Exploring EV's and "CLEAN ICE" Technologies


››› By Mike Imlay

Today's rapidly evolving vehicle landscape can leave many in the specialty-equipment industry wondering where and how they'll fit in to a future of battery-electric and other propulsion alternatives. What challenges will aftermarket businesses face, and what new opportunities—if any—lay ahead? Fortunately, 2023 SEMA Show attendees will discover the answers to these questions and more in a newly expanded SEMA EV and Future Propulsion section, October 31–November 3, in Las Vegas.

Formerly known simply as SEMA Electrified, the exhibit space us being rebranded to reflect the wide range of emerging vehicle propulsion technologies designed to address emissions and carbon-reduction concerns. Relocating to the Las Vegas Convention Center's (LVCC) Central Hall, the exhibit will go beyond battery-electric vehicles (BEVs) to wow attendees with the latest hybrid, clean hydrogen, compressed natural gas (CNG) and fuel cell solutions, along with promising new developments in "synthetic" biofuels.

››› First launched in 2019, SEMA Electrified grew to a SEMA Show section featuring more than 60 cutting-edge vehicles in 2022. Rebranded as the SEMA EV and Future Propulsion exhibit for 2023, it will add hybrids and other alternative-propulsion vehicles to its showcase.

"When you think about the evolution of the automobile and its performance over the last six decades, the SEMA Show has always been at the epicenter," said SEMA Vice President of Events Tom Gattuso. "It's the one Show where industry visionaries come together to shape not only how automobiles are enjoyed and accessorized, but also their future direction. The drive to innovate is part of our industry's DNA, and a hallmark of the SEMA Show."

The SEMA EV and Future Propulsion feature reflects SEMA's "tech-agnostic" stance toward achieving cleaner, better-performing vehicles. Recently, SEMA President and CEO Mike Spagnola noted that "SEMA prides itself on maintaining a forward-looking vision that embraces new technology, including EVs and other zero-emissions vehicles.

"The specialty automotive aftermarket has led the way on alternative fuel innovations, from replacing older engine technologies with newer, cleaner versions to converting older internal combustion engine (ICE) vehicles to new electric, hydrogen and other alternative fuels," he said, adding that while embracing such innovations, SEMA opposes excessive regulation that limits consumer choice. Rather, SEMA favors market-driven solutions to protect the environment.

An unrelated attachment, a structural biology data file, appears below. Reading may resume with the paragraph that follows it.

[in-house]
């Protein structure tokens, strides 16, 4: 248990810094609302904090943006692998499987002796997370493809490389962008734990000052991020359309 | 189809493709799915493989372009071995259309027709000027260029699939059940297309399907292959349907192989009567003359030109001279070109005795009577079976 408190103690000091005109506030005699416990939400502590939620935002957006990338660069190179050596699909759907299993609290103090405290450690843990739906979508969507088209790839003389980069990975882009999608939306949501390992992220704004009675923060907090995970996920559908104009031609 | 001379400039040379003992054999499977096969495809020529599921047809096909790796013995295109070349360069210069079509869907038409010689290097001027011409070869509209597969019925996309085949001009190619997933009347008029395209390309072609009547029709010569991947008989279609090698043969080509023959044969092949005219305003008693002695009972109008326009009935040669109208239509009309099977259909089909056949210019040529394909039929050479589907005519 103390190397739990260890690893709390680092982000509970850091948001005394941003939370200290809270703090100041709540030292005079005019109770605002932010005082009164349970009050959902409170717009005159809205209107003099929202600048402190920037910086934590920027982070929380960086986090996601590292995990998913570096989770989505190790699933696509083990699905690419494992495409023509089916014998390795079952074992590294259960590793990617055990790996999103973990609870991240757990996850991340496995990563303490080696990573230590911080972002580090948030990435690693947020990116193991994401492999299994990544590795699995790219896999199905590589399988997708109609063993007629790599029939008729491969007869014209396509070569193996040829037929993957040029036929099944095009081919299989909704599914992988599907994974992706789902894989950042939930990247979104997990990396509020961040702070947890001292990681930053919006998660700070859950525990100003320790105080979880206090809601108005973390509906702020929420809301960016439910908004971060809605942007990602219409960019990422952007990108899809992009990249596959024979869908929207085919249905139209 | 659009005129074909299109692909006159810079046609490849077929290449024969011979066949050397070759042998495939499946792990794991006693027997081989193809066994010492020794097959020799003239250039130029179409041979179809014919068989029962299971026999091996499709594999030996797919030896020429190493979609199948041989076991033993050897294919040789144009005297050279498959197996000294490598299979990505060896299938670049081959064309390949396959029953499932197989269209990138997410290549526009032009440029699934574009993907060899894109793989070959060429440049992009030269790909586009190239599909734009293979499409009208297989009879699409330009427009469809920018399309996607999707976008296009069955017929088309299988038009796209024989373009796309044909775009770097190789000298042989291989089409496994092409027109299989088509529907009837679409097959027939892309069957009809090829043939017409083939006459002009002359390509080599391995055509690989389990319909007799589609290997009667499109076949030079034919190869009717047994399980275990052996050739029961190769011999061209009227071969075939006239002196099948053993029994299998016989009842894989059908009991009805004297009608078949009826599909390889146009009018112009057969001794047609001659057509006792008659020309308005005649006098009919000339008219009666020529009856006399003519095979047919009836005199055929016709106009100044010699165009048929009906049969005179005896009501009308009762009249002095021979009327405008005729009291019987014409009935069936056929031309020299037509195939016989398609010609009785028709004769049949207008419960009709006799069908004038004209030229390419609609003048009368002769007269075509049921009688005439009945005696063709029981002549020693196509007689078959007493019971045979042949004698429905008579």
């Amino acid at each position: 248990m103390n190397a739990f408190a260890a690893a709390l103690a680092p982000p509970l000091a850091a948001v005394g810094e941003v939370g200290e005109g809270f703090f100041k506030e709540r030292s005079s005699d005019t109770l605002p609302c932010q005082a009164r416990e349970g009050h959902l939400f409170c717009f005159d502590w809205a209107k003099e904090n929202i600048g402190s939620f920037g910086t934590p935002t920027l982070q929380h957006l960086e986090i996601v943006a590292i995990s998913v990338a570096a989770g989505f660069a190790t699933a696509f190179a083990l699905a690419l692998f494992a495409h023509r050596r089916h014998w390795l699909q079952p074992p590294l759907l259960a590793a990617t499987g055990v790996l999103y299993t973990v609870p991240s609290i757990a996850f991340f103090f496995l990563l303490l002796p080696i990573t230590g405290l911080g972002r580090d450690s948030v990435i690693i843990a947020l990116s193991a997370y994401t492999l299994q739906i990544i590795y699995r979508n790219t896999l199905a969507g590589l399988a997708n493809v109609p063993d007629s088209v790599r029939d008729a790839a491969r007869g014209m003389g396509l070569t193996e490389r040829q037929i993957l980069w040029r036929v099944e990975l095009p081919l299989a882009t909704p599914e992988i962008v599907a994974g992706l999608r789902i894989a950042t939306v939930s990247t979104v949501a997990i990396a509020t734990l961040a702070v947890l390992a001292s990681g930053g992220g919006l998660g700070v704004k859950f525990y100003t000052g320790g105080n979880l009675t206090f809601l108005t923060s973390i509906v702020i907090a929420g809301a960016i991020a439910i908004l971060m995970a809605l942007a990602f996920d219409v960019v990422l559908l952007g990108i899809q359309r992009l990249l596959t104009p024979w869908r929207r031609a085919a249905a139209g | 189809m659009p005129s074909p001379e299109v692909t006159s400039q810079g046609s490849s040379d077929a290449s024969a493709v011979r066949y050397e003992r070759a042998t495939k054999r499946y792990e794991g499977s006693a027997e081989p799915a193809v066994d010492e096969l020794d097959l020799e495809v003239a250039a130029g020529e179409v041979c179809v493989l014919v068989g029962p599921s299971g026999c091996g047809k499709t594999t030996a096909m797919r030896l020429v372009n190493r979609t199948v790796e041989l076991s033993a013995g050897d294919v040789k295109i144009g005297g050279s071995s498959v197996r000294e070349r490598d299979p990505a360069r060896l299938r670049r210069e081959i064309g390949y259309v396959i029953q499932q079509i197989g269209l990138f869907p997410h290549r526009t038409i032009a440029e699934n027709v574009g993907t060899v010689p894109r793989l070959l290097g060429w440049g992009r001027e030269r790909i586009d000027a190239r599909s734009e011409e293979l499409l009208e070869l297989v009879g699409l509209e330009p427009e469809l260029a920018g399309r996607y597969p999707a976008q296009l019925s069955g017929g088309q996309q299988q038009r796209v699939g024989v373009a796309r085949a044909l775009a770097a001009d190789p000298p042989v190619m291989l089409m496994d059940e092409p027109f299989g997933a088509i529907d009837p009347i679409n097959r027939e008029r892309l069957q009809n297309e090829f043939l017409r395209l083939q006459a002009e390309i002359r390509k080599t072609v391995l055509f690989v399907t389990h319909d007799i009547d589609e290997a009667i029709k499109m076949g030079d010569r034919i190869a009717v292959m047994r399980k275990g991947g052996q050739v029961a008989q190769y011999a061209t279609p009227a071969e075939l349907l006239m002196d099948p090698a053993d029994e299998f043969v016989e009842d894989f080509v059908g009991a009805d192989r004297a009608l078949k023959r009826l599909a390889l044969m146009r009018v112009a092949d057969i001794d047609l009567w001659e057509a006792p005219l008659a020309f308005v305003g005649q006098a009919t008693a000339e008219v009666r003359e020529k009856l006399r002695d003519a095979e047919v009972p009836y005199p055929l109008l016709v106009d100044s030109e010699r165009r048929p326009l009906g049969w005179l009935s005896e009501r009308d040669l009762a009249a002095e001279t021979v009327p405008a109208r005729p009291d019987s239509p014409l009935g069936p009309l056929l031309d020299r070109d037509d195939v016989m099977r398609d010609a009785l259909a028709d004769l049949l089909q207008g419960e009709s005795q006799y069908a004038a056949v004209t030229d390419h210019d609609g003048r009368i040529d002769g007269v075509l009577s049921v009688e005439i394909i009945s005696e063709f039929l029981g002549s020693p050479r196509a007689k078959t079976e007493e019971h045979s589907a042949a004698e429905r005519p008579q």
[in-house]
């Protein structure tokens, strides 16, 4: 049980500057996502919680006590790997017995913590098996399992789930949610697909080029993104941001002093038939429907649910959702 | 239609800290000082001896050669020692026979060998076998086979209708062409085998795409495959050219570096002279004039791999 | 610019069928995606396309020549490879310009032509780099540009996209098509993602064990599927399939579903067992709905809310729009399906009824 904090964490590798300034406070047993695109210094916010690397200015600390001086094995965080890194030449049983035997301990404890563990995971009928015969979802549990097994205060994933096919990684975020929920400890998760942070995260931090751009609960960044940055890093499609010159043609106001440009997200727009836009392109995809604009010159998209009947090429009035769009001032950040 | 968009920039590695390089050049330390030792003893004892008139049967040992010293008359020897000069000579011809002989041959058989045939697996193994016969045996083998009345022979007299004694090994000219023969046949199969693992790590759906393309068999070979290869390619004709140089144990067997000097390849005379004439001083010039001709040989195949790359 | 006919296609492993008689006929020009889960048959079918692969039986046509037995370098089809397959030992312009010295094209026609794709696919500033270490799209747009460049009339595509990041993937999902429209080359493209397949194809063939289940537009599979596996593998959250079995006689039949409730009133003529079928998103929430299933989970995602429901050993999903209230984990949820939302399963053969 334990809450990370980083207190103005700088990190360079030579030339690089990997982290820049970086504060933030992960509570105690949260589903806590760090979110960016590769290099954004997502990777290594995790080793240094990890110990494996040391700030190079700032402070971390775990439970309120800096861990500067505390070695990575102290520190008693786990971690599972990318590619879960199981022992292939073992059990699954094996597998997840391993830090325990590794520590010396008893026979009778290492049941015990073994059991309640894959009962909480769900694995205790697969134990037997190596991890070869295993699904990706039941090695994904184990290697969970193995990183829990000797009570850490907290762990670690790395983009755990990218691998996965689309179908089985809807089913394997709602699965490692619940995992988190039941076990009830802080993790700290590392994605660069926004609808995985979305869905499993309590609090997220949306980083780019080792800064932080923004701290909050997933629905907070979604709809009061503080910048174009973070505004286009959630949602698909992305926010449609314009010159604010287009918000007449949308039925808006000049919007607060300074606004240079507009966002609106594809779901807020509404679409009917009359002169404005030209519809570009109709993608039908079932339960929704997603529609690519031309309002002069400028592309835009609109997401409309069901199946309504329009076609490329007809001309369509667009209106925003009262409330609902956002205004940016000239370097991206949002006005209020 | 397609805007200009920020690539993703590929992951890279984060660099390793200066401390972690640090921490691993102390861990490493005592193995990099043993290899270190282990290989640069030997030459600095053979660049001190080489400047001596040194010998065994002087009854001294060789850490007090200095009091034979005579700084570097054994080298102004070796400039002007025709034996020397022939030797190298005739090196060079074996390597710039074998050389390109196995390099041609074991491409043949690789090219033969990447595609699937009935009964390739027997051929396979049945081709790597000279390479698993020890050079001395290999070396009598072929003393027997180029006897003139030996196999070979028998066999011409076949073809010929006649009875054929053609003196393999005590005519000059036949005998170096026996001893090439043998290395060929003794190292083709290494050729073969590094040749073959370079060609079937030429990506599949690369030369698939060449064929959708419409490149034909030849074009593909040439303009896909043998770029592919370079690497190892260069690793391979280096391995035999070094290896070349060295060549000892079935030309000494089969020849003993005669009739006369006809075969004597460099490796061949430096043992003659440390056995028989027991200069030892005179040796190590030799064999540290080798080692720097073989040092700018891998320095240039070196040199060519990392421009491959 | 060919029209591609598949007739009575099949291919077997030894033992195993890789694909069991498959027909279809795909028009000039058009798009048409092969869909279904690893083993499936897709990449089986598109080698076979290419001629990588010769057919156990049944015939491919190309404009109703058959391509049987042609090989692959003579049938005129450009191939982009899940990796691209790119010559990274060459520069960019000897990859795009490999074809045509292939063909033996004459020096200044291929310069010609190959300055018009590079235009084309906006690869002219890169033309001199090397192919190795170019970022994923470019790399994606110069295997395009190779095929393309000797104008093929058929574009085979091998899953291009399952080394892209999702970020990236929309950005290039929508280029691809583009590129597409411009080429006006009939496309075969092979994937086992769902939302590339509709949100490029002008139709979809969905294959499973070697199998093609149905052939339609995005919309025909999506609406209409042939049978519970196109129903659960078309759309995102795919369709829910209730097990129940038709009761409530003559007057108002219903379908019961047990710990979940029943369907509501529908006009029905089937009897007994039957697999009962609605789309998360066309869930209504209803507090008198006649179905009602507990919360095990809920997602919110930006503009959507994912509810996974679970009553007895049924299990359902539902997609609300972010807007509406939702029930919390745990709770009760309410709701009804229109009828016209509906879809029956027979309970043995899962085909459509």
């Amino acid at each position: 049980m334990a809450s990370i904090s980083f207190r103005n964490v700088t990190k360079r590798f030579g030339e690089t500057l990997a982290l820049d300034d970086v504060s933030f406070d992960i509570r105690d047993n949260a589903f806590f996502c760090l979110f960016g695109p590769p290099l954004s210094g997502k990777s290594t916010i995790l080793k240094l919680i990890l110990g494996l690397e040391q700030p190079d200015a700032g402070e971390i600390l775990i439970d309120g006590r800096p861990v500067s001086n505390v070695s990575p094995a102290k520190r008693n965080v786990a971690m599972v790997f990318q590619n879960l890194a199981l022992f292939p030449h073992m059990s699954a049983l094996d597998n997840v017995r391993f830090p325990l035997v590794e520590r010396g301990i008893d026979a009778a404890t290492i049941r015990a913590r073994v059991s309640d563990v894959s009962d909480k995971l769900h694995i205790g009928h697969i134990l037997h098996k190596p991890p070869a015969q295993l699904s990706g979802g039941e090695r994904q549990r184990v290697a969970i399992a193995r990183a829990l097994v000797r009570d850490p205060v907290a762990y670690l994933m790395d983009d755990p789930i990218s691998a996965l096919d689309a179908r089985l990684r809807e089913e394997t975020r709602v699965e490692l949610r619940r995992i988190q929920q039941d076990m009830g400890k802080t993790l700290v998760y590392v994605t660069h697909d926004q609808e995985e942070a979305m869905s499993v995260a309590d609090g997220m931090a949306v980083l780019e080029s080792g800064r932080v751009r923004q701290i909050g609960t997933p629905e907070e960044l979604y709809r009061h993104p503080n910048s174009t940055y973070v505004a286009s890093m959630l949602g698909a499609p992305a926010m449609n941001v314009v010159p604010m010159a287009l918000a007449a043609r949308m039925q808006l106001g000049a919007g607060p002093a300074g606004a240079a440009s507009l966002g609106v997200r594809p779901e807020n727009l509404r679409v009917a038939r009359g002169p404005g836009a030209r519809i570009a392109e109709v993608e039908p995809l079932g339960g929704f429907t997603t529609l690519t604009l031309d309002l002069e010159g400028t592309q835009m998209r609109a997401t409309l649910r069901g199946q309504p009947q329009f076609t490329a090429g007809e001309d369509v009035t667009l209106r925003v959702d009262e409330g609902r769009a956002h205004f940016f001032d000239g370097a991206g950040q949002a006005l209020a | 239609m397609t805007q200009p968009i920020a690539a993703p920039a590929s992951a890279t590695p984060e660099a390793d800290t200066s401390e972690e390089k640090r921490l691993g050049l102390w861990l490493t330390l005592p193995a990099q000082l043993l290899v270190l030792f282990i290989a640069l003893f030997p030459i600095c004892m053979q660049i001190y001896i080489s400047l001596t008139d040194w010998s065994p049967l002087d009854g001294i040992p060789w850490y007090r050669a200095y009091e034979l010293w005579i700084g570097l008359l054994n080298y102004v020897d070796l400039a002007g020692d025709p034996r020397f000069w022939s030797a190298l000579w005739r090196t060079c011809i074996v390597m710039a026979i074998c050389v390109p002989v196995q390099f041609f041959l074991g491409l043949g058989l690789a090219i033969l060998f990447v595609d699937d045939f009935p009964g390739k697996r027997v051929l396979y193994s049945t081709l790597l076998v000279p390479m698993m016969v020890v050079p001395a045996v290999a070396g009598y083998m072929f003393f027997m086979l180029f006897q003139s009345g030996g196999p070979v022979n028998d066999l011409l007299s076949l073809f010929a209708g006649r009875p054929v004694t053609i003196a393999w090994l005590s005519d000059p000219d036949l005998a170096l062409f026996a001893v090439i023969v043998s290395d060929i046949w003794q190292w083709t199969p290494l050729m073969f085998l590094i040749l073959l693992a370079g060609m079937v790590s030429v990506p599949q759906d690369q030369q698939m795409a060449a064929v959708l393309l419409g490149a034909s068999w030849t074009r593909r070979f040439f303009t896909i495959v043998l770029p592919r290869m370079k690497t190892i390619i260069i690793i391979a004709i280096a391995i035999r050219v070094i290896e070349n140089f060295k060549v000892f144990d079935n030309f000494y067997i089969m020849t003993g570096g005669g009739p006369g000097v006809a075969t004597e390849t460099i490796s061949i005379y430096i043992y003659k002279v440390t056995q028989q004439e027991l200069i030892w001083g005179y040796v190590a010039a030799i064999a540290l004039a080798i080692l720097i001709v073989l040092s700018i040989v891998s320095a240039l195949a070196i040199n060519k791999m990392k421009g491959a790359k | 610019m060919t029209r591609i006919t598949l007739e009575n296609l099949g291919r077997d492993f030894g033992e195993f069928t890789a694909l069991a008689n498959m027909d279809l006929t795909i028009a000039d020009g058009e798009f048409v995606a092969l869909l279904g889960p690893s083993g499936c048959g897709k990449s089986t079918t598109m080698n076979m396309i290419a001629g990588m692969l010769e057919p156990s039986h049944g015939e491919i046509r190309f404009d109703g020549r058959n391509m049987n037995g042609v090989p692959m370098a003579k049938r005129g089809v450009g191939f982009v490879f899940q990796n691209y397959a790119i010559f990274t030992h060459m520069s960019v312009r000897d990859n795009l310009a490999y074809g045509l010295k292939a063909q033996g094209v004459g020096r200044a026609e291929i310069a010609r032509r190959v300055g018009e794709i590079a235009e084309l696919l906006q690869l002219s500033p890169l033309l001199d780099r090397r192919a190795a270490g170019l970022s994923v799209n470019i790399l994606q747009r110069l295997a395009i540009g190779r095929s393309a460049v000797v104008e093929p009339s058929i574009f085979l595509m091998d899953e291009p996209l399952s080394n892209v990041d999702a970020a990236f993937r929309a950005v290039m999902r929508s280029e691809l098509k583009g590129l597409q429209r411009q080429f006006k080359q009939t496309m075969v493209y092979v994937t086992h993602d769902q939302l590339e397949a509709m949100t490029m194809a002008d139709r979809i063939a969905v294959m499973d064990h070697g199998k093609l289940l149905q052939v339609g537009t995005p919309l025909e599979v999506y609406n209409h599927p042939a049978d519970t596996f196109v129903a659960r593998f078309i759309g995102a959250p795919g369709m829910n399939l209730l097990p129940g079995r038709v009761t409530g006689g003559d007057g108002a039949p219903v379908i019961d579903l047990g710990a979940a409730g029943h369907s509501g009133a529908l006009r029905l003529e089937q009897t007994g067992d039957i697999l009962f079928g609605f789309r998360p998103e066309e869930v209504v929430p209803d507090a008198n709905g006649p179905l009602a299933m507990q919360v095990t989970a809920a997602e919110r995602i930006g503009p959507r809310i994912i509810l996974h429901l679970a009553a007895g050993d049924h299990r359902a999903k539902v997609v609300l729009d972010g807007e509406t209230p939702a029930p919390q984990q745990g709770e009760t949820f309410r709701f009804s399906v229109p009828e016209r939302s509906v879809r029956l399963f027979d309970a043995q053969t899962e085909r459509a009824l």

"SEMA and the SEMA Show take a 360-degree view on meeting clean-propulsion challenges," added Gattuso. "That's why we think this special Show feature is going to be particularly impactful."


››› A place of discovery and discussion, the Show section also supports the SEMA Show's educational mission to help Show attendees understand alternative-propulsion technologies and the new opportunities they afford the aftermarket.

Category Growth on Display

SEMA Trade Show Director Andy Tompkins noted that the Show added the SEMA Electrified exhibit in 2019, and it has significantly grown each year since. However, moving the SEMA EV and Future Propulsion to the Show's Central Hall now puts it front and center for attendees eager to grasp new business opportunities.

"The Central Hall, like the name implies, is a hub of the Show," he explained. "So positioning the exhibit there is very strategic. It's a showcase that helps attendees to really understand what's happening in the category. They'll see some of the latest OEM offerings, how they're being accessorized, and how the industry is already pushing the creative envelope with new innovations, parts and services."

The square footage of the exhibit space, along with the sheer variety of vehicles and products displayed, will also increase for 2023, according to SEMA Director of Vehicle Technology Luis Morales, who is playing a lead role in organizing the section. "We were able to grow SEMA Electrified to 60 BEVs in 2022, but with the addition of hybrids and other alternative powertrains, the SEMA EV and Future Propulsion section will be much more robust," he said. "We're also reserving certain booths around the feature area for companies specializing in this category. We want to showcase what this entire category really looks like for our industry."

"Clearly, we've reached a tipping point with electrification—at least 5% of vehicles sold are now BEVs, and that percentage is growing. They're here to stay. But there are still a lot of ICE vehicles out in the consumer world already. So how do we make those clean? That's going to be through alternative fuels, and we're going to highlight that too."

The space is also adjacent to the Show's Racing & Performance section, which is also appropriate, given the racing industry's recent moves toward carbon neutrality. "A lot of advances are being pioneered by the racing industry right now," noted Morales. "Whether you're looking at International Motor Sports Association Racing or Formula 1, they've all made a commitment to deriving a certain percentage of their fuel from renewable sources. In fact, Formula 1 has set a goal of running on 100% renewable fuels by 2026. Once they've achieved this, I think we can expect to see these fuels scaled down to consumer


A Place of Exploration

Tompkins agreed that the industry is poised for change. "The SEMA Show's legacy has of course been ICE vehicles. But our industry has always been open to the new ways of tomorrow. We see our Show as a platform for dialogue where the entire automotive aftermarket can come together and discuss possibilities. This section is another tool to forecast the future and spark new ideas and evolutions that we're not even thinking of yet," he said.

Morales added that part of that discussion will center on comparing the inherent advantages and challenges of all the technologies consumers will soon have to choose from.

"By definition, when you look at alternative fuels and powertrains, you have to analyze life cycle analysis [LCA]," he observed. "In that LCA, for example, you have to ask how the fuel is being produced—what energy resources are being used? You have to account for the carbon footprint from the fuel's origin outwards to the tailpipe."

"And that's a big argument for a lot of folks questioning an EV-only future. The car might be carbon-emissions-free right at tailpipe. But there are a lot of other emissions associated with producing batteries and generating the electricity to charge those vehicles. Proponents of hydrogen and propane argue that they look at the whole cycle to become carbon-neutral."